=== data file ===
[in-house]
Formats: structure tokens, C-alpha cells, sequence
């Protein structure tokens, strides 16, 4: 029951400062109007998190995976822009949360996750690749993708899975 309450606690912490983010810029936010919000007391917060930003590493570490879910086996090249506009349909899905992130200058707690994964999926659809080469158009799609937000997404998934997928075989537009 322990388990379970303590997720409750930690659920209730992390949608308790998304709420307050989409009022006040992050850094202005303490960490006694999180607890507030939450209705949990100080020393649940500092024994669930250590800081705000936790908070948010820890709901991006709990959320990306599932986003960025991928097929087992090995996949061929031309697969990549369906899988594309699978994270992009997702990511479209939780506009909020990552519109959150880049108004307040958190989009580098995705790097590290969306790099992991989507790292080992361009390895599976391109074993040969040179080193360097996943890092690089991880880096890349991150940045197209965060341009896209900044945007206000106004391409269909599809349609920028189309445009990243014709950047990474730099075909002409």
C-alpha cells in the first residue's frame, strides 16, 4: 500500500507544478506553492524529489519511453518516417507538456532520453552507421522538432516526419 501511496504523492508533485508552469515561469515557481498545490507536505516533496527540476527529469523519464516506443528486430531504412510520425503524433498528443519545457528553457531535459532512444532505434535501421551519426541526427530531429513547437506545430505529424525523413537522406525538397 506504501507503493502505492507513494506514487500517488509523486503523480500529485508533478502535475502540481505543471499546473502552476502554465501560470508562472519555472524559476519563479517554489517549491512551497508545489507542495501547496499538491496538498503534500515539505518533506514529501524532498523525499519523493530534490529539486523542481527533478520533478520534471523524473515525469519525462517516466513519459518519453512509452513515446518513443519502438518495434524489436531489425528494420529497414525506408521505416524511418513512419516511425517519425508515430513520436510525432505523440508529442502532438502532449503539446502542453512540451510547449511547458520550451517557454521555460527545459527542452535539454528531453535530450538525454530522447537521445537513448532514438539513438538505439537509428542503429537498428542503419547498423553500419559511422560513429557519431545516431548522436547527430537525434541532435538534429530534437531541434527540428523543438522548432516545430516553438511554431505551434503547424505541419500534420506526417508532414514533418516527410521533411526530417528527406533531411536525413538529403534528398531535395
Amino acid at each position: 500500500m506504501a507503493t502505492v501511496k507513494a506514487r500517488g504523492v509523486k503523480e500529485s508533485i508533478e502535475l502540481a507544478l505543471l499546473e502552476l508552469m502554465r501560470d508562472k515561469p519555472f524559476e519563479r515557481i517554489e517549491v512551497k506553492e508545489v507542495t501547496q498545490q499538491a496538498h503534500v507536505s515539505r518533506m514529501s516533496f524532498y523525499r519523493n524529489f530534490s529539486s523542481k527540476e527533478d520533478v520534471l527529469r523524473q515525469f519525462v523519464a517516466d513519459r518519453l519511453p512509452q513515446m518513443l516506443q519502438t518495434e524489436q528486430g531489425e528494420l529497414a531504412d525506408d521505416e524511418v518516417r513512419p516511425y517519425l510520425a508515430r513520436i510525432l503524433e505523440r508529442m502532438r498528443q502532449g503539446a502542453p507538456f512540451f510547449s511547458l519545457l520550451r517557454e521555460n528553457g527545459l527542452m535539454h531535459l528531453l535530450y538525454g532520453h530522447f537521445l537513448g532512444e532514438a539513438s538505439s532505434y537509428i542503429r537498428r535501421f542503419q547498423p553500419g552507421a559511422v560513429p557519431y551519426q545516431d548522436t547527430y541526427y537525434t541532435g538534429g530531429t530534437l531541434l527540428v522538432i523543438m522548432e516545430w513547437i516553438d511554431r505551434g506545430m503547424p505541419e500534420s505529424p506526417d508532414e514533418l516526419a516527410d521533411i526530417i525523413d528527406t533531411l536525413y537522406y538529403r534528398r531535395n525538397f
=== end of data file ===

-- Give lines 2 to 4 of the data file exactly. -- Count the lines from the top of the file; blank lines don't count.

Formats: structure tokens, C-alpha cells, sequence
């Protein structure tokens, strides 16, 4: 029951400062109007998190995976822009949360996750690749993708899975 309450606690912490983010810029936010919000007391917060930003590493570490879910086996090249506009349909899905992130200058707690994964999926659809080469158009799609937000997404998934997928075989537009 322990388990379970303590997720409750930690659920209730992390949608308790998304709420307050989409009022006040992050850094202005303490960490006694999180607890507030939450209705949990100080020393649940500092024994669930250590800081705000936790908070948010820890709901991006709990959320990306599932986003960025991928097929087992090995996949061929031309697969990549369906899988594309699978994270992009997702990511479209939780506009909020990552519109959150880049108004307040958190989009580098995705790097590290969306790099992991989507790292080992361009390895599976391109074993040969040179080193360097996943890092690089991880880096890349991150940045197209965060341009896209900044945007206000106004391409269909599809349609920028189309445009990243014709950047990474730099075909002409």
C-alpha cells in the first residue's frame, strides 16, 4: 500500500507544478506553492524529489519511453518516417507538456532520453552507421522538432516526419 501511496504523492508533485508552469515561469515557481498545490507536505516533496527540476527529469523519464516506443528486430531504412510520425503524433498528443519545457528553457531535459532512444532505434535501421551519426541526427530531429513547437506545430505529424525523413537522406525538397 506504501507503493502505492507513494506514487500517488509523486503523480500529485508533478502535475502540481505543471499546473502552476502554465501560470508562472519555472524559476519563479517554489517549491512551497508545489507542495501547496499538491496538498503534500515539505518533506514529501524532498523525499519523493530534490529539486523542481527533478520533478520534471523524473515525469519525462517516466513519459518519453512509452513515446518513443519502438518495434524489436531489425528494420529497414525506408521505416524511418513512419516511425517519425508515430513520436510525432505523440508529442502532438502532449503539446502542453512540451510547449511547458520550451517557454521555460527545459527542452535539454528531453535530450538525454530522447537521445537513448532514438539513438538505439537509428542503429537498428542503419547498423553500419559511422560513429557519431545516431548522436547527430537525434541532435538534429530534437531541434527540428523543438522548432516545430516553438511554431505551434503547424505541419500534420506526417508532414514533418516527410521533411526530417528527406533531411536525413538529403534528398531535395